You’ll need to be careful where you put the vents in your skirting. You don’t want a vent near the plumbing pipes. However, you do want a vent within 3′ of your end corners so the air can circulate efficiently and you don’t get dead air pockets in the corners.
Skirting vents are similar to the registers in your floor. You want small slits or holes with screening so critters can’t get it but air can.
Tip #2: Ground Vapor Barriers are Just as Important as Skirting
Before spending a ton of money on new skirting please consider installing a new ground vapor barrier. To be honest, your home should already have one but unfortunately, many homeowners don’t know about them. A ground vapor barrier is not a belly wrap. Ground barriers are thick plastic that lies directly on top of the ground under your mobile home. It does exactly what it says it does, creates a barrier so the earth’s moisture doesn’t have a chance to damage the home.
If you have a good ground barrier you can get away with less venting. John Krigger, of Your Mobile Home, writes that you should only need 1 vent for every 300 square foot of flooring if you have a ground vapor barrier.
Ground Vapor Barriers Should extend Past Your Home 6″
When installing a vapor barrier you should have it extend about 6″ past the perimeter of your home. There’s a couple of reasons for this. First, your skirting’s ground frame (or C channel if your skirting is vinyl) to go over the barrier and act as a staple to hold the barrier in place. Secondly, it helps keep weeds and grass from growing close to your home. If there are no weeds you won’t need to weed eat so close to your home. Therefore, you reduce the chance of damaging your skirting which is common with vinyl skirting.
Tip #3: Buy all the Skirting you Need at One Time
Regardless of the material you choose as your skirting, you should buy it all at once. Building materials like vinyl and brick are manufactured in bundles or lots. A small change in temperature or a slight mismeasure of dye can create differences from one day to the next. This also reduces the chance of backorders and not having the material available anymore at your local suppliers. Buy all you need in one lot plus an additional 10% for damage or mistakes.
Popular Mobile Home Skirting Options
There are several different kinds of materials you can use to skirt your home. Brick, stucco, tin (metal), cinder block, T1011, plywood, hardy board, faux rock, and vinyl are just a few.
The supplier will help you determine how much you need to order as different materials come in different sizes. Here’s a little break down of the types you can choose from.
Vinyl skirting is the most popular choice for mobile home owners for a few reasons: it is easy to install, affordable, and attractive. Vinyl siding and skirting are very environmentally friendly. Most think vinyl comes from oil and the refining process, but that is incorrect. All vinyl productions start with chlorine from common salt and ethylene from natural gas.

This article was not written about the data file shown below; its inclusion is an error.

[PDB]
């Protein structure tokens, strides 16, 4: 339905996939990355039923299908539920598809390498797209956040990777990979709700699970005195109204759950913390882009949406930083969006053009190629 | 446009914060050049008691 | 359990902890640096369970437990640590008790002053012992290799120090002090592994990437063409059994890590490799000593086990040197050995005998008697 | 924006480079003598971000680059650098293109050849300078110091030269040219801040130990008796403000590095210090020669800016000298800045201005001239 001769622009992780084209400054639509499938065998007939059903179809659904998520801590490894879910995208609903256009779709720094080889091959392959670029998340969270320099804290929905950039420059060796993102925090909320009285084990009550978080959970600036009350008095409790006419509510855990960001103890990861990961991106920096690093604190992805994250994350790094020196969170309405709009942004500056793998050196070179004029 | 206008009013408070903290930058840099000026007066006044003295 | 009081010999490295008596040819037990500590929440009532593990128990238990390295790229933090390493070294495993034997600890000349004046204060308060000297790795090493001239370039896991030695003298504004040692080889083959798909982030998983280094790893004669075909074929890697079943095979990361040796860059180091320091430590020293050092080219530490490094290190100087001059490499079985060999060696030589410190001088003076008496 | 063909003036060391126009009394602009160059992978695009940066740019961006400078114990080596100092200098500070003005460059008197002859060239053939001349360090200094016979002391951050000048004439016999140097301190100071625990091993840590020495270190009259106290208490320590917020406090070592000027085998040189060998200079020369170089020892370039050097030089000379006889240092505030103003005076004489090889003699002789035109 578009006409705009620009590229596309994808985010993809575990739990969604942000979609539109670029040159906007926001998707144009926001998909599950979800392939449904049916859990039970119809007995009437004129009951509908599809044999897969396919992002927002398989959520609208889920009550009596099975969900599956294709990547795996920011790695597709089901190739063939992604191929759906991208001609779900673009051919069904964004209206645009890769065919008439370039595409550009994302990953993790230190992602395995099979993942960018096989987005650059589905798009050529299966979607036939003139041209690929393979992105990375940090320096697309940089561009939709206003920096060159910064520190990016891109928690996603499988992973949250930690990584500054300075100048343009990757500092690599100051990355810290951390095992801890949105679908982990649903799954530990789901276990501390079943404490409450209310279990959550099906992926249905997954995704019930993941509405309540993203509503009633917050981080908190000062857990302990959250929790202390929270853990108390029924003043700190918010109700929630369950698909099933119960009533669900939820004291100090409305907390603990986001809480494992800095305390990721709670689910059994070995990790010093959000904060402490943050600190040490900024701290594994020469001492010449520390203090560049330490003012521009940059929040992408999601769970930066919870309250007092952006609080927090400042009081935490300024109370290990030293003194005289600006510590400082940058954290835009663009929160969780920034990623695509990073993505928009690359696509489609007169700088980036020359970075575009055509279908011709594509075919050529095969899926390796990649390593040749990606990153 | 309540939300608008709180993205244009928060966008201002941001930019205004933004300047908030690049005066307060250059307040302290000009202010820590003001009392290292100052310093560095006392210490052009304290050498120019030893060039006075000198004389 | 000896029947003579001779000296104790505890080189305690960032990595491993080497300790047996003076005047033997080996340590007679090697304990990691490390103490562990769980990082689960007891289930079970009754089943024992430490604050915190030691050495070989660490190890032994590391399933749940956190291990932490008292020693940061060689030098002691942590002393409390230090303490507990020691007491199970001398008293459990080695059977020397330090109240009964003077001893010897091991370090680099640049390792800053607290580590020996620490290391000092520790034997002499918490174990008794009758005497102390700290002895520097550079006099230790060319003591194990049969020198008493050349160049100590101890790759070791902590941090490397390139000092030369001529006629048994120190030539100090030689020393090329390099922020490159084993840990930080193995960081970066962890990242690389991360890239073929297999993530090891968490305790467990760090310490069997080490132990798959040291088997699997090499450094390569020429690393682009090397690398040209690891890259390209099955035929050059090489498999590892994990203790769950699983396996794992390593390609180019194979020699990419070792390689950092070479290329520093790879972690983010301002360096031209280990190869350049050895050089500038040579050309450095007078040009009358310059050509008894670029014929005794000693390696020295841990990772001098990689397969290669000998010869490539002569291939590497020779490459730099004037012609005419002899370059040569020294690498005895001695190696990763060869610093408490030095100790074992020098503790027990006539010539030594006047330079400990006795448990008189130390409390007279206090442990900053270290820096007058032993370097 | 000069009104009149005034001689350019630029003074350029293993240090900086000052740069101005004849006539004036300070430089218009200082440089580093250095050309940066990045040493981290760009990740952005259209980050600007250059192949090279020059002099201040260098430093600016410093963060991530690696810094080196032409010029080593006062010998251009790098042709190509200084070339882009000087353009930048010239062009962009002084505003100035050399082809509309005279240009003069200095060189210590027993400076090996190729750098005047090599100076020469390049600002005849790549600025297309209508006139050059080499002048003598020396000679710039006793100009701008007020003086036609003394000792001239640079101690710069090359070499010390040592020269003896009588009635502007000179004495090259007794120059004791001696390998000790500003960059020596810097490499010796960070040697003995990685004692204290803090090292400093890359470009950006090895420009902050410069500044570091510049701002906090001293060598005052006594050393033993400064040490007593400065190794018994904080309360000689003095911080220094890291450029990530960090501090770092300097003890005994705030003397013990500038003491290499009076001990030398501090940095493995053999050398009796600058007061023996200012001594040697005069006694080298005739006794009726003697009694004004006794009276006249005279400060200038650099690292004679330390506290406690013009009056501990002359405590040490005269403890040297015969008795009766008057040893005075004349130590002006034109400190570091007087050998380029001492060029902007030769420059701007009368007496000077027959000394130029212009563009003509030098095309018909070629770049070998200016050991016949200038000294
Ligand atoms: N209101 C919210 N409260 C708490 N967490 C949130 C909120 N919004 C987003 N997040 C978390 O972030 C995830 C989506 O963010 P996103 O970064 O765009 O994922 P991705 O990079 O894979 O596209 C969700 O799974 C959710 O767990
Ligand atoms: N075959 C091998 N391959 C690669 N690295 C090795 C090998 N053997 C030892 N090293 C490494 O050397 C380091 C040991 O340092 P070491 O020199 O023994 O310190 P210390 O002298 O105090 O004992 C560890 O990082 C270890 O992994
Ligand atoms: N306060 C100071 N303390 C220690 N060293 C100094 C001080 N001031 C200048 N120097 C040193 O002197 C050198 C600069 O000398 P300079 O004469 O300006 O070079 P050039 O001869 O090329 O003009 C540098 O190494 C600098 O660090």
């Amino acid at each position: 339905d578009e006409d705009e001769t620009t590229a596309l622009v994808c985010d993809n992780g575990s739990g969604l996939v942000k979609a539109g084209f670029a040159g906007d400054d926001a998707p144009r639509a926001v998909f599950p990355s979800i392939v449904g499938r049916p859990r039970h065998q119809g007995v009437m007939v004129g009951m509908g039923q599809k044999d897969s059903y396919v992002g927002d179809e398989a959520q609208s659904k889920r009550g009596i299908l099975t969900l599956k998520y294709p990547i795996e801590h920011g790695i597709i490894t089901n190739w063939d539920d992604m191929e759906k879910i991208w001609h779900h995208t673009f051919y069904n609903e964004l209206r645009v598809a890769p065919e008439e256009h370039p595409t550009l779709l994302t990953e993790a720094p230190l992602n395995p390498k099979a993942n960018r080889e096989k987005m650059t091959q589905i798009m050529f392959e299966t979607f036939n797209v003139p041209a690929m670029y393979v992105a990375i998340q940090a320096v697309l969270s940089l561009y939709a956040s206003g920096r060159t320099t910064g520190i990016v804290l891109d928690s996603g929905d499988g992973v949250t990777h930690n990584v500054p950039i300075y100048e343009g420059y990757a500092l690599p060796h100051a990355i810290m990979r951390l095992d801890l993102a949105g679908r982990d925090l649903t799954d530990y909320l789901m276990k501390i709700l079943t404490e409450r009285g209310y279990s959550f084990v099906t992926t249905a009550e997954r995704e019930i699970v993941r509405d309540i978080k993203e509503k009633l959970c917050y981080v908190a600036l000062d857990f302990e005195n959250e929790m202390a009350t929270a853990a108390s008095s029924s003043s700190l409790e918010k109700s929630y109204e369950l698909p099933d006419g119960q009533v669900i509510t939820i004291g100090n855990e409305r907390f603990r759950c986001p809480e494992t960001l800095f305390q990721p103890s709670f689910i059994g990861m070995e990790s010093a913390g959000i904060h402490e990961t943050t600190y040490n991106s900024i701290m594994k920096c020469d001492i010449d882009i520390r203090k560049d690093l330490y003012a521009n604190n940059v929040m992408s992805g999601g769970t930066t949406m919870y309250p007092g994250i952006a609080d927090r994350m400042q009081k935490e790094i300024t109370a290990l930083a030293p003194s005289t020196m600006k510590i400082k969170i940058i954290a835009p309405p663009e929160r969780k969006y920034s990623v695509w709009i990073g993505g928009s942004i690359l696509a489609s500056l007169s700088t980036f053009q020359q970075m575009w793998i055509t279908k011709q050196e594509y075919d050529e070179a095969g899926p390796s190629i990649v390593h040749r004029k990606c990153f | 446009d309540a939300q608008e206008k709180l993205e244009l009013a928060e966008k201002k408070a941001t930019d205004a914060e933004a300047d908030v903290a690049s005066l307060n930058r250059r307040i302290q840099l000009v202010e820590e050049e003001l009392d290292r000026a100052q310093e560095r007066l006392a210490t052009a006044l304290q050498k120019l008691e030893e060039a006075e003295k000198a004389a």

According to Building for Environmental and Economic Sustainability (BEES) software, vinyl siding outperforms brick, stucco, and wood on how it affects the environment based on a combination of environmental criteria.
Advantages and Disadvantages of Vinyl Siding
Unfortunately, the vinyl siding on many of the affordable manufactured home models is not the best quality. It’s usually a thin weak product that is made from recycling old vinyl building blocks. This vinyl isn’t as energy efficient as other vinyl, specially insulated vinyl. If you have this thinner vinyl you should consider upgrading it as soon as possible.
Vinyl skirting does not do well with weed eaters and budget brands do not age well.
Cost of Vinyl Skirting
Most vinyl skirting kits run about $600 and up for a common-sized single wide and will include all the pieces you need to completely skirt the entire home.Thicker, sturdier vinyl will cost more.
Buying a Vinyl Skirting Kit
There are 4 basic pieces needed for vinyl skirting: the panels, the U-channel ground tracks, the top J-channel, and the trim.
12 Foot Panels
The panel itself which is sold in 12-foot lengths. This is to make it easy for homes that are sitting on an incline, you simply cut the panels at the right dimension you need for the area. You can start at 2′ on one side and end up with 12″ on the other. You’ll need to use the average height method to order the correct amount of skirting.
Ground Track – U Channel
The ground track which is what is bolted into the ground with long rods. It is a U-shaped channel and the panel will fit down into it and keep is secured.
Top Frame – J Channel
The top back is what goes on the bottom of the home before the panels are set into place. It has a top J channel that the top front piece will fit into.
The top front piece is the horizontal strip in front of the panel. It gives the entire system a more polished appearance and allows the skirting more security. It’s the last part you add. There are guards you can add around the bottom edge of thinner skirting to keep the weed eaters from eating it.
Novik Panels, Reil Rock, Faux Rock, and Brick Panels
Novik is a favorite of mobile homeowners because it’s so beautiful. It can be expensive but it could still be the right choice for your home. This skirting requires metal framing and some brands require professional installation to honor their warranty.
Most faux panels are made from a polyurethane and come in 46 ¼” wide × 24″ high × 1 ¼” thick panels. They look remarkably like real stone. You can frame the area to be skirted with metal 2×2 or 2×4′s and then screw the panels into the frame. You can also completely frame the area with plywood and screw onto that for a sturdier installation. They are light but sturdy, and they can withstand temperature fluctuations very well.